In today’s episode, Brandy, Mystie, and Pam kick off Season 7 of Scholé Sisters with a discussion about living books. What are they, what is their significance, and how can you identify them? This is a totally fun discussion about reading — and how picky should we be anyway? — that you don’t want to miss!

 

 

Thank you to our sponsor:

This episode is sponsored by two new podcasts from The Close Reads Podcast Network and the CiRCE Institute:

First, there’s The Daily Poem, a brief podcast delivered each weekday morning featuring the best poems ever written. Consider it an audio anthology perfect for Morning Time, the morning commute, or while your toaster is doing its thing.

Second is The Play’s the Thing:  All Shakespeare all the time. Join the Close Reads crew and the CiRCE Institute team as they work their way through Shakespeare’s entire canon one act a time. Up first King Lear, Much Ado About Nothing, and Henry V.  Subscribe now wherever you get your podcasts.

 

 

 

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7 Responses

    • Oh, I don’t know. I’m not sure that I buy that they aren’t alive simply because they need a host to reproduce. I mean, I know they aren’t currently categorized as living, but that’s been debatable, right? 😉

      If they aren’t living, they are at the very least active. 🙂

      • I don’t think its really debatable. If you are really interested I could ask my husband to explain, as he could and would in excruciating detail, but I’ll try with a short version gleaned from living with him. Viruses are really just bits of protein floating around that plug into cells and have the cells replicate them. Prions are diseases which really are just bits of protein that mess things up. Viruses being the next step up have a protein coat, but they don’t have cellular structures. Cells being part of the definition of life. My husband’s favorite brain twister here is the idea that gametes are non living, they don’t have a complete (ie viable) genetic code, but the second they get together they are living. I think perhaps sometimes you have to get really excited about seemingly little tiny things that make a big difference in what something really is. I hope the explanation was comprehensible. I’m not the best at comments.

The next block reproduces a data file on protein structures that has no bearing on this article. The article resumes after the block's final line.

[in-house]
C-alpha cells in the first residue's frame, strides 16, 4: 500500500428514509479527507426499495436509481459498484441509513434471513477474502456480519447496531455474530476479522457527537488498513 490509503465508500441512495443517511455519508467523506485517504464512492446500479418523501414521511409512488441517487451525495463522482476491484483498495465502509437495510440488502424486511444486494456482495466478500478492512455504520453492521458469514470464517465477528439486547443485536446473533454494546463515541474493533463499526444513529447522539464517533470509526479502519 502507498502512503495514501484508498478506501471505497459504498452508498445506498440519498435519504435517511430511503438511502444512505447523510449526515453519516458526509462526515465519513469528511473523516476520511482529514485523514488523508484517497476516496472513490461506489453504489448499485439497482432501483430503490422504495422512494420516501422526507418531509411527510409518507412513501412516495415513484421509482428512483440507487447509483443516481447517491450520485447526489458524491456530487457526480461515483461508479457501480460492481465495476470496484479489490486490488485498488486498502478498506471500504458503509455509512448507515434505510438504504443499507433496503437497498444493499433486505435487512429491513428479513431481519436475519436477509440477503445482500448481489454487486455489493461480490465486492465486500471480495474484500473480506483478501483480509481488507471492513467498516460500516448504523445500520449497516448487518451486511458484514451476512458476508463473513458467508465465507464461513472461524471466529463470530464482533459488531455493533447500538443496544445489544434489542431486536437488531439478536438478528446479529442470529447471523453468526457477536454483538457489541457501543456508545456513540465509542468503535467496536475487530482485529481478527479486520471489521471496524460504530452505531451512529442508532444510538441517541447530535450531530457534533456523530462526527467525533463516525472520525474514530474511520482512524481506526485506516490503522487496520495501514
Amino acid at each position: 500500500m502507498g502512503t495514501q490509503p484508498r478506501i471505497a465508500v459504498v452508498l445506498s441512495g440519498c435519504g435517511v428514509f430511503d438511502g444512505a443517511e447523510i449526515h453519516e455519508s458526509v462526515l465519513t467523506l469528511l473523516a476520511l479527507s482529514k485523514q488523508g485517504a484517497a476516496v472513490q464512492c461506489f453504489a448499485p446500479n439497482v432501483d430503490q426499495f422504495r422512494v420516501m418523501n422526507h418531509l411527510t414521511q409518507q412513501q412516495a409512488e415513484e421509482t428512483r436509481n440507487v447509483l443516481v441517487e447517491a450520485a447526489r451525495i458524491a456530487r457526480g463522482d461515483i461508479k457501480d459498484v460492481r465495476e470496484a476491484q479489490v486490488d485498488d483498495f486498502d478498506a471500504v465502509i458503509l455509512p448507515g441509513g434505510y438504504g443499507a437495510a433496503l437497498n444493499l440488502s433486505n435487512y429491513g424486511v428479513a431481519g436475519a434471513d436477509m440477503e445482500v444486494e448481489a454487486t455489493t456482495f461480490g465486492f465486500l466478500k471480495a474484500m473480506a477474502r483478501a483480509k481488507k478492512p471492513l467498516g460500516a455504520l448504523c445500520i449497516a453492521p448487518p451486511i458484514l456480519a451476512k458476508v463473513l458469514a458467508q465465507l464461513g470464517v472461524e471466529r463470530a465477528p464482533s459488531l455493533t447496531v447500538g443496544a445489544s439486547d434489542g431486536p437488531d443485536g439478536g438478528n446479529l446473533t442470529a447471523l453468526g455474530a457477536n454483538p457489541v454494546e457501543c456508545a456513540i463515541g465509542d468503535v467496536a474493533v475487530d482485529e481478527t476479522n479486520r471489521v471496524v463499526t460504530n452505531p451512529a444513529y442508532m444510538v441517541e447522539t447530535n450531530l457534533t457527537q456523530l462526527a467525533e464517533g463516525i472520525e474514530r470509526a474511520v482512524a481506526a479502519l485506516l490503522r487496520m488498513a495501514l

• May I add to your discussion. 🙂 First, I very much enjoyed this episode! And can’t wait to be in retreat with you all on Saturday!!! From A Philosophy of Education page 78 in the pink book, in the chapter Authority and Docility….”There are those who have a right to lecture, those who have devoted a lifetime to some one subject about which they have perhaps written their book. Lectures from such persons are, no doubt, as full of insight, imagination and power as are their written works; but we cannot have a score of such lecturers in every school, each to elucidate his own subject, nor if we could, would it be good for the children. The personality of the teacher would influence them to distraction from the delight in knowledge which is itself a sufficient and compelling force to secure perfect attention, and seemly discipline.

  • My husband suggested an interesting thought experiment regarding viruses so I thought I’d share. The characteristics of living things are reproduction, movement, growth, responding to stimulus, and carrying out metabolic activities (some include cellular structure but I’ll leave it out). Viruses could be said to respond to a stimulus but that is the only qualification for life that they meet. Fire on the other hand, which most agree isn’t alive, meets four of the five criteria. Now I’ll stop side tracking since simply replacing viruses with bacteria would completely nullify this conversation.

    • Yes, I was thinking about how we could replace it with bacteria and have it work … EXCEPT … I am suddenly fascinated by the idea that it is something that seems alive, but isn’t — and maybe that is actually the perfect analogy?

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